Mechanochemical delivery and dynamic tracking of fluorescent quantum dots in the cytoplasm and nucleus of living cells.

Department of Mechanical Science and Engineering, University of Illinois at Urbana-Champaign, 1206 West Green Street, Urbana, Illinois 61801, USA.
Nano Letters (Impact Factor: 13.03). 05/2009; 9(5):2193-8. DOI: 10.1021/nl901047u
Source: PubMed

ABSTRACT Studying molecular dynamics inside living cells is a major but highly rewarding challenge in cell biology. We present a nanoscale mechanochemical method to deliver fluorescent quantum dots (QDs) into living cells, using a membrane-penetrating nanoneedle. We demonstrate the selective delivery of monodispersed QDs into the cytoplasm and the nucleus of living cells and the tracking of the delivered QDs inside the cells. The ability to deliver and track QDs may invite unconventional strategies for studying biological processes and biophysical properties in living cells with spatial and temporal precision, potentially with molecular resolution.

  • Source
    [Show abstract] [Hide abstract]
    ABSTRACT: The growing potential of quantum dots (QDs) in applications as diverse as biomedicine and energy has provoked much dialogue about their conceivable impact on human health and the environment at large. Consequently, there has been an urgent need to understand their interaction with biological systems. Parameters such as size, composition, surface charge, and functionalization can be modified in ways to either enhance biocompatibility or reduce their deleterious effects. In the current study, we simultaneously compared the impact of size, charge, and functionalization alone or in combination on biological responses using primary normal human bronchial epithelial cells. Using a suite of cellular end points and gene expression analysis, we determined the biological impact of each of these properties. Our results suggest that positively charged QDs are significantly more cytotoxic compared to negative QDs. Furthermore, while QDs functionalized with long ligands were found to be more cytotoxic than those functionalized with short ligands, negative QDs functionalized with long ligands also demonstrated size-dependent cytotoxicity. We conclude that QD-elicited cytotoxicity is not a function of a single property but a combination of factors. The mechanism of toxicity was found to be independent of reactive oxygen species formation, as cellular viability could not be rescued in the presence of the antioxidant n-acetyl cysteine. Further exploring these responses at the molecular level, we found that the relatively benign negative QDs increased gene expression of proinflammatory cytokines and those associated with DNA damage, while the highly toxic positive QDs induced changes in genes associated with mitochondrial function. In an attempt to tentatively "rank" the contribution of each property in the observed QD-induced responses, we concluded that QD charge and ligand length, and to a lesser extent, size, are key factors that should be considered when engineering nanomaterials with minimal bioimpact (charge > functionalization > size).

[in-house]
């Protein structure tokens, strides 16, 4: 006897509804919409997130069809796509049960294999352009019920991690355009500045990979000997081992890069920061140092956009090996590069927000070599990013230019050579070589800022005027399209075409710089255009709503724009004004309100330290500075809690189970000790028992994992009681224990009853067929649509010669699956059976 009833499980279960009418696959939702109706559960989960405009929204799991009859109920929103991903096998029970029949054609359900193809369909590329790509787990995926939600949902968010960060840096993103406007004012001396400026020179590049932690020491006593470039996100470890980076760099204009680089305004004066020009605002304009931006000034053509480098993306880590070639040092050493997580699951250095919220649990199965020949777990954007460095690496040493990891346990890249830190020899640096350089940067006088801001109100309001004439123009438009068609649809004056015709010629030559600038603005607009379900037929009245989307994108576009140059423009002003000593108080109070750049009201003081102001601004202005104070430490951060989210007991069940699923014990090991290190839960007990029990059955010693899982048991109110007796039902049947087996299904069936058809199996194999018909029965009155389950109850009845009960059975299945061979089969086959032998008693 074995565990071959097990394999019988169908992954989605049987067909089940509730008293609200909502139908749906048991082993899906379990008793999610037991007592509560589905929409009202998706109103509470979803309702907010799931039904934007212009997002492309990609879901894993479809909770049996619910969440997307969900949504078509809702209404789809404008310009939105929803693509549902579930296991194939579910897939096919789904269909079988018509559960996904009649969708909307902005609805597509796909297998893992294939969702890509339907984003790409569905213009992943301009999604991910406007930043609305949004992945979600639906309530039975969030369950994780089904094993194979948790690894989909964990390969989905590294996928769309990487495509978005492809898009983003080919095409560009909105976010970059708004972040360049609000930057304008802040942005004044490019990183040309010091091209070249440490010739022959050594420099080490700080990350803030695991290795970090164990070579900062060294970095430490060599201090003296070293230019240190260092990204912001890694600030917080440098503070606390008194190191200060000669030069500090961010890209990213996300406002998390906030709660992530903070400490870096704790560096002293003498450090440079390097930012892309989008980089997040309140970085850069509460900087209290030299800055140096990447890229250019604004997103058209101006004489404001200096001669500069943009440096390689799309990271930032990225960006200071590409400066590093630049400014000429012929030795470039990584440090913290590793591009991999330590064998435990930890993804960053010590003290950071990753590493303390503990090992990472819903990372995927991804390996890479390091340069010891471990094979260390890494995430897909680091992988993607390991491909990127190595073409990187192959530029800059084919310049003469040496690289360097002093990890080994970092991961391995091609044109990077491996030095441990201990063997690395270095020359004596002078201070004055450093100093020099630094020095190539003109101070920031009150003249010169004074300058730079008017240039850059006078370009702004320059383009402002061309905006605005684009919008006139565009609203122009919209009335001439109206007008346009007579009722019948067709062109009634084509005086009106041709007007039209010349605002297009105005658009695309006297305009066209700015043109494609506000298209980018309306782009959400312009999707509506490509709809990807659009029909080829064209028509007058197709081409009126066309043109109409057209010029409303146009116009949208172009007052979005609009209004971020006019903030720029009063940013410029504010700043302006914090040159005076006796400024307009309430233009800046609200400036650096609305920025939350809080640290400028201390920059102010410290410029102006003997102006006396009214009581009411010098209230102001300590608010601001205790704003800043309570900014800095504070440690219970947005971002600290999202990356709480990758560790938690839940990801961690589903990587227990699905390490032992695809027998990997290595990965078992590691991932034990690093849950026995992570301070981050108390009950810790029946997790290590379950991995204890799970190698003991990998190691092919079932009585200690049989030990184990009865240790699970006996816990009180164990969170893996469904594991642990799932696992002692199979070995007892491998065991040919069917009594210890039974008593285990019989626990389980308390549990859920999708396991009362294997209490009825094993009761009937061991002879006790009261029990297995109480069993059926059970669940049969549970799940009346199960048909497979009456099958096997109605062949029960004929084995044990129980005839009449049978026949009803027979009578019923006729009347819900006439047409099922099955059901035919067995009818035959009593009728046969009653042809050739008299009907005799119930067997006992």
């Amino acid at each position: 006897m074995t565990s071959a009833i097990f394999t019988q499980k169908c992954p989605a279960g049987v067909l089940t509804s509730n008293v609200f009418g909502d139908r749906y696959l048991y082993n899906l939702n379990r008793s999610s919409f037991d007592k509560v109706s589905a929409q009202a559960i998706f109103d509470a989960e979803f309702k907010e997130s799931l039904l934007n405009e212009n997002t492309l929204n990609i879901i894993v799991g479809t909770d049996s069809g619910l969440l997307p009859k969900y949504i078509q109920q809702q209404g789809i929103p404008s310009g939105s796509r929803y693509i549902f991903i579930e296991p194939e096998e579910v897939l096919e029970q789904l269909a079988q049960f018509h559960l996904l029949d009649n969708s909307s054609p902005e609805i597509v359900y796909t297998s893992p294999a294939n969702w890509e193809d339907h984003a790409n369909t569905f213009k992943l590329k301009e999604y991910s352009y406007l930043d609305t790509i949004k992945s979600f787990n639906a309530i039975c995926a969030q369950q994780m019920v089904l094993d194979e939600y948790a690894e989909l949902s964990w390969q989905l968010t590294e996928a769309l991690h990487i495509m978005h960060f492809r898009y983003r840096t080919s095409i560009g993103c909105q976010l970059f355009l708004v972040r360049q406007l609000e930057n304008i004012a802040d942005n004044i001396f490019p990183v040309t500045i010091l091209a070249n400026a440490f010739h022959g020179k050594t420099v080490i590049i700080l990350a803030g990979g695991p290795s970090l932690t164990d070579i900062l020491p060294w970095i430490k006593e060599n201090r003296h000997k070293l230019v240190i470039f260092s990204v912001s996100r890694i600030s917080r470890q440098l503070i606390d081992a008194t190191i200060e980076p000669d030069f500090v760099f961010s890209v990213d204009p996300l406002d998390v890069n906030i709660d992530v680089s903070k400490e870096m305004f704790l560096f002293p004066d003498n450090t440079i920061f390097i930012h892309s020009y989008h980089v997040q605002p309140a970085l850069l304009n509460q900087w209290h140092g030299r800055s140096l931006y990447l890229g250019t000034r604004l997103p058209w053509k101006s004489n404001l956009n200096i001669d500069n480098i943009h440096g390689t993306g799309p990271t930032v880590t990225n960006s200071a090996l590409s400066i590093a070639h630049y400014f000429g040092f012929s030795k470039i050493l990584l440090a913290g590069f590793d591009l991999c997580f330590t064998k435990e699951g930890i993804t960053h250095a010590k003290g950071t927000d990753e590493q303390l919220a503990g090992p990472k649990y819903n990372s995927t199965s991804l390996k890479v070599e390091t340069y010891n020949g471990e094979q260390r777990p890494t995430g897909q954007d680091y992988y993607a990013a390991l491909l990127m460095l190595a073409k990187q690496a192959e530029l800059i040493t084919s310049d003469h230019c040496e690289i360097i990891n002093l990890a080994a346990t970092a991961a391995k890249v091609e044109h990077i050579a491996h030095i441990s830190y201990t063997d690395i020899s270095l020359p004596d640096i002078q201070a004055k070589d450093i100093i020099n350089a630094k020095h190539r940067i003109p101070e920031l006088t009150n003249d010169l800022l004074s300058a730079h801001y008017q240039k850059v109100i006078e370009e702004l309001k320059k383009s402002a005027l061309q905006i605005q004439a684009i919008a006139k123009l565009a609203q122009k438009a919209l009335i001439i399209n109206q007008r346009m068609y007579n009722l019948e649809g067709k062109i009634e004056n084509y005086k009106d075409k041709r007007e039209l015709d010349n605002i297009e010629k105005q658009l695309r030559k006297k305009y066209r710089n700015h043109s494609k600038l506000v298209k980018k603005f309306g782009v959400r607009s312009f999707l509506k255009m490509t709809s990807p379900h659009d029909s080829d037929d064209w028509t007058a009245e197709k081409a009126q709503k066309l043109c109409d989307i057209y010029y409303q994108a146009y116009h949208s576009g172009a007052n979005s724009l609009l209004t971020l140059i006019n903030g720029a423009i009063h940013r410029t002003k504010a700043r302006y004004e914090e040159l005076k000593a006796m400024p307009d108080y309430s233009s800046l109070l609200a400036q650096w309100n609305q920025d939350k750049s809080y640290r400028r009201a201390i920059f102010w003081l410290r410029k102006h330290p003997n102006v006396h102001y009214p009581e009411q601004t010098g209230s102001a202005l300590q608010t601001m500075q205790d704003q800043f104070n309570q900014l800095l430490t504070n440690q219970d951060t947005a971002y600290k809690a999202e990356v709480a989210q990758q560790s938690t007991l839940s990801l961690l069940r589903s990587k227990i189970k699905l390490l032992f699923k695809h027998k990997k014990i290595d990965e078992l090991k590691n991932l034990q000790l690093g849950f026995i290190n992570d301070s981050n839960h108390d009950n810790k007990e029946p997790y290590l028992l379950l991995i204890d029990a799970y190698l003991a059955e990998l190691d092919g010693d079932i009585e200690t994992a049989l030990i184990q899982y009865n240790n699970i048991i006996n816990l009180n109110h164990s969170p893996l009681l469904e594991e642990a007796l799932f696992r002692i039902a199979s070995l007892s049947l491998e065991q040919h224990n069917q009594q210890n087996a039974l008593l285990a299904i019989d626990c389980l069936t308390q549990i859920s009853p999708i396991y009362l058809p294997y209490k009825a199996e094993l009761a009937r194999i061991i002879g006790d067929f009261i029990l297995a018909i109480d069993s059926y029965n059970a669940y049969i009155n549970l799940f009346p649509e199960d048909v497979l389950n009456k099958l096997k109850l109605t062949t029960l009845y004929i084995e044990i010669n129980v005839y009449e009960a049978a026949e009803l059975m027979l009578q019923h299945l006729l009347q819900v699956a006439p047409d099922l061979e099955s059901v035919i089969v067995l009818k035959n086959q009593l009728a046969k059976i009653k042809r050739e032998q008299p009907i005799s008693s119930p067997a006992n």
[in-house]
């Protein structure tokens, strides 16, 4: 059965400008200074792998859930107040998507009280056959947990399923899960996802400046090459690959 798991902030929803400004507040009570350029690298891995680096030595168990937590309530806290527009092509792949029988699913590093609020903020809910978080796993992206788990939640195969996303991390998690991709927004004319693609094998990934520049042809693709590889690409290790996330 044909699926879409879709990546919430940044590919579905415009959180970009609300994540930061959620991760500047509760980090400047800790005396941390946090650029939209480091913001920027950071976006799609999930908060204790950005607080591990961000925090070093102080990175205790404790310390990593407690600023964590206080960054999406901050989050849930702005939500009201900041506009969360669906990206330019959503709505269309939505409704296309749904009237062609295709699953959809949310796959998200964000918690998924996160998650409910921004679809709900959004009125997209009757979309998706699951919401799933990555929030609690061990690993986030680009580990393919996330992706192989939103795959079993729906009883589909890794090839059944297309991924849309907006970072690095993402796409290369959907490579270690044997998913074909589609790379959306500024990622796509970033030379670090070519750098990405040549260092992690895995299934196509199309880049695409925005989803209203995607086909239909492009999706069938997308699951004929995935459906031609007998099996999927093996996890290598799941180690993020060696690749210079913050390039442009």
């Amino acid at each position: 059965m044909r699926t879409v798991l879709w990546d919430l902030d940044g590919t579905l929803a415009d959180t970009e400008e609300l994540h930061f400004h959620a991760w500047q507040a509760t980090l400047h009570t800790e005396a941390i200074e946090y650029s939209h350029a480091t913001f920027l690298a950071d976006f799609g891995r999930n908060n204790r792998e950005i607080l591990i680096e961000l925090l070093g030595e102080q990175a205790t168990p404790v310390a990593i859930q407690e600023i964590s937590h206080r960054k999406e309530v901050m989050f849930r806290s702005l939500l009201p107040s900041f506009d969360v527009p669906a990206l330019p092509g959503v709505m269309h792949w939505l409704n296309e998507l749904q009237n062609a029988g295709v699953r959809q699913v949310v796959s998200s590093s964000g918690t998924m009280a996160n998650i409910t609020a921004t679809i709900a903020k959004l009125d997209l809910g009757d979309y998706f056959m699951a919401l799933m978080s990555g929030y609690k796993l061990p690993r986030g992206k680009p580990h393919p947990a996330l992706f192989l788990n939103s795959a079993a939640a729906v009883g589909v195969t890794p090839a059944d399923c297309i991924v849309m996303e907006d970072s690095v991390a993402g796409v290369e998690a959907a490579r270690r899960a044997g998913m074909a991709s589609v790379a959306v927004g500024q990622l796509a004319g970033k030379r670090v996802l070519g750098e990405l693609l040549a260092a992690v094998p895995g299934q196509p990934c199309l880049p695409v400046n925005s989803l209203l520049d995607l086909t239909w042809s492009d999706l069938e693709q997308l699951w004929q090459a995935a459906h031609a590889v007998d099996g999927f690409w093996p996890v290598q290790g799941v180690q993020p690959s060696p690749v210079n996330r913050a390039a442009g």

ACS Nano 05/2012; 6(6):4748-62. · 12.03 Impact Factor
  • [Show abstract] [Hide abstract]
    ABSTRACT: We present here an alternative, force-based measurement method for the detection of intracellular cytoskeletal proteins in the live cell. High aspect ratio nanoneedles of 200 nm in diameter were functionalized with anti-tubulin antibodies and inserted, using an atomic force microscope (AFM), into live NIH3T3 cells, without affecting cell viability. Force curves were recorded during insertion and evacuation of nanoneedles from the cells, and used to analyse intracellular interactions of the nanoneedles with the microtubule cytoskeleton during evacuation from the cell. Disruption of microtubules led to a correlated time-dependent decrease in the measured intracellular binding forces, pointing to the high-sensitivity and high-specificity of this detection method. This analytical technique allows for real-time evaluation of the microtubule network in the live cell, without the need to use potentially harmful molecular markers as do conventional detection methods, and may prove beneficial in the diagnosis and investigation of cytoskeleton-associated diseases.
    Journal of Bioscience and Bioengineering 07/2013; · 1.74 Impact Factor
  • [Show abstract] [Hide abstract]
    ABSTRACT: A dense diamond nanoneedle array is capable of rapidly and conveniently delivering fluorescent probe and drug molecules to a large number of cells. This simple approach paves the way for potential high-throughput delivery of genes, drugs, and fluorescent probes into cells without endocytosis.
    Advanced Healthcare Materials. 02/2013;


1 Download
Available from